Tuesday, June 5, 2012

more news

RALEIGH, NC, May 21, 2012 (Water Tech) — N.C. could experience great risks on drinking water during hydraulic fracturing

Groundwater at N.J. Superfund site could still be dangerous

WARREN COUNTY, NJ, May 7, 2012 (Water Tech) — Untreated private water in Warren County, N.J. could potentially increase the risk of cancer and birth defects, according toThe Express-Times.

Groundwater at the Pohatcong Valley Groundwater Contamination Superfund Site was deemed safe to drink by the New Jersey Department of Health and Senior Services, but there is still reason for concern for private water users, noted the article.

The aquifer that supplies most of the county with water is contaminated with tetrachloroethylene and trichloroethylene and the impact of these contaminants depends on the type of water treatment, stated the article.
To be safe, public water sources and private wells should use a POE system, according to the article.
Multi-Pure Commentary:
Multipure Drinking Water Systems have been certified by NSF International, under Standard 53, to reduce Tetrachloroethylene and Trichloroethylene, VOC's.

Vermont close to becoming first U.S. state to ban fracking for natural gas

MONTPELIER, VT, May 9, 2012 (Water Tech) — The state of Vermont is preparing to become the first U.S. state to successfully ban hydraulic fracturing for natural gas, according to the Environment News Service.

A May 4 vote of 103-36 by the Vermont House of Representatives secured the approval needed to send the measure to the desk of Governor Peter Shumlin who is expected to sign the law, stated the article.

“We don’t want to be shooting chemicals into our groundwater in pursuit of gas that does not exist,” Governor Shumlin said Friday after the House vote.

Study shows toxic substances finding way to Columbia River through treatment plants

SEATTLE, WA, May 10, 2012 (Water Tech) — A recent study shows that more than 100 toxic substances are working their way into the Columbia River through wastewater treatment plants, according to the Seattle Times.

“In the past people thought of pollution in the river in terms of smokestack industry on the river or dirty pipes,” said Jennifer Morace, the U.S. Geological Survey hydrologist who was lead investigator on the study. “This links it back to what we do in our everyday lives, what goes down the drain and to the wastewater treatment plant, and the fact they were not designed to remove the new or emerging contaminants.”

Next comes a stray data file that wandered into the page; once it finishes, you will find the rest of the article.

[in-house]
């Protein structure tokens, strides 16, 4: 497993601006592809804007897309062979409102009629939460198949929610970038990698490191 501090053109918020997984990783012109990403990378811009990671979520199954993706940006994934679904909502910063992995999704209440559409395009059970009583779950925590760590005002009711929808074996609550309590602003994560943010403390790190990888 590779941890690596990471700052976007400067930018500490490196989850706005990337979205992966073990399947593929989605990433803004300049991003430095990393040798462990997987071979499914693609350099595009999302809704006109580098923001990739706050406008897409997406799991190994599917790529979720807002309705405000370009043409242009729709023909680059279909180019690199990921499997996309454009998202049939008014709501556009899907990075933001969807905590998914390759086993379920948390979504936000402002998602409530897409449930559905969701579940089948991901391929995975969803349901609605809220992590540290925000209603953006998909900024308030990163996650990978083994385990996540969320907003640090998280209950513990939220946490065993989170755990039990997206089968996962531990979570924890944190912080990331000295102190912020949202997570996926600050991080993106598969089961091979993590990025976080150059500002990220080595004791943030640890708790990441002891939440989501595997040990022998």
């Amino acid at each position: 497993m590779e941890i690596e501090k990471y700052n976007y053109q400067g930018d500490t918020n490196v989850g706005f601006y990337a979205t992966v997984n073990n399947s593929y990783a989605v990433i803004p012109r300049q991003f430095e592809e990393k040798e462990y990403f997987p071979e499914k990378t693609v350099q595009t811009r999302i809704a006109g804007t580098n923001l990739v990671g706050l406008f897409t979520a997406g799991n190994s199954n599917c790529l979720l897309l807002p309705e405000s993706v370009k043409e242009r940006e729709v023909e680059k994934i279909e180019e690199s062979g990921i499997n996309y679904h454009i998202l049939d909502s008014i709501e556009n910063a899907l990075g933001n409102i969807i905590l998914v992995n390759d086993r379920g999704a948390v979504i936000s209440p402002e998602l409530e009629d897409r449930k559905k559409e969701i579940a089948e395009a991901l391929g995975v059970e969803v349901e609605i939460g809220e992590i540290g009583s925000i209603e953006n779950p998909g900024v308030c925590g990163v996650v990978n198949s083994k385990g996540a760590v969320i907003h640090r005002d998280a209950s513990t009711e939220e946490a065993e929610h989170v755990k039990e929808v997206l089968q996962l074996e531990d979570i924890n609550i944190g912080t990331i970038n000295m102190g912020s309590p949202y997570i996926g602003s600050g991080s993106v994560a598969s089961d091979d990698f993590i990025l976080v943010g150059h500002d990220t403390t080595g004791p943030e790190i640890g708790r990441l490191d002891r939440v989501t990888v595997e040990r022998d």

N.J. American water switching from free chlorine to chloramines in certain counties

VOORHEES, NJ, May 11, 2012 (Water Tech) — New Jersey American Water customers will notice a less chlorinated smell and taste to their drinking water starting May 28, according to a press release.

The company will be changing its water treatment disinfectant for customers in Monmouth and Ocean Counties from free chlorine to chloramines, stated the release.

“The use of chloramine is new to our customers in Monmouth and Ocean Counties, but it is a water treatment process that has been in use for 90 years. Chloramine is used in other areas of New Jersey American Water's distribution system and is common across the U.S. and other utilities in New Jersey,” said Steve Schmitt, New Jersey American Water's vice president of operations.
Multi-Pure Commentary:
Multipure Drinking Water Systems have been certified by NSF International, under Standard 53, to reduce Chloramine.

NGWA urges private well owners to test water regularly for contaminants

WESTERVILLE, OH, May 14, 2012 (Water Tech) — The National Ground Water Association (NGWA) said private water well owners should test their water regularly for bacteria, nitrate and anything of local concern, citing the possibility of arsenic and uranium in some central and northeastern Massachusetts bedrock wells, according to a press release.
If well owners find arsenic or uranium at levels that exceed health benchmarks, the substances can be treated effectively, said NGWA in the release.

It was reported this week (May7-11) that only 10 of about 1,500 owners of private wells in Northborough, Mass. tested their water for arsenic and uranium in response to a letter sent to all residents a year ago by Jamie Terry, board of health agent, stated the release.
Multi-Pure Commentary:
Multi-Pure’s MP880 and MP750 Plus RO has been certified by NSF International, under Standard 53, to reduce Arsenic

Bottled water company to pay $2 million for using unfiltered water

KONA, HI, May 16, 2012 (Water Tech) — Koyo USA, a company that sells bottled water from the ocean off Kona, Hawaii, has agreed to pay a $2 million settlement to the department of health for using unfiltered water, according to KHON 2 News.

The initial fine was over $5 million against the company being accused by the state of diverting concentrated ocean water that had been rejected by its reverse osmosis system, stated the article.

“For reasons no one can understand or explain a small bypass was put in taking some of the unfiltered water into the final drinking product,” said Department of Health Deputy Director of Environmental Health Gary Gill.

N.C. could experience great risks on drinking water during hydraulic fracturing

RALEIGH, NC, May 21, 2012 (Water Tech) — A move to allow hydraulic fracturing in the state of North Carolina could create higher risks to its drinking water than in other states, according to the News Observer.

The natural gas reserves are much closer to the groundwater and the rocks could permit potent fracking chemicals to work their way up to pollute the aquifers, stated the article.
This process will take years of planning so state officials can figure out the safest way to conduct fracking practices without hurting residents, farm animals, crops and natural habitats, noted the article.

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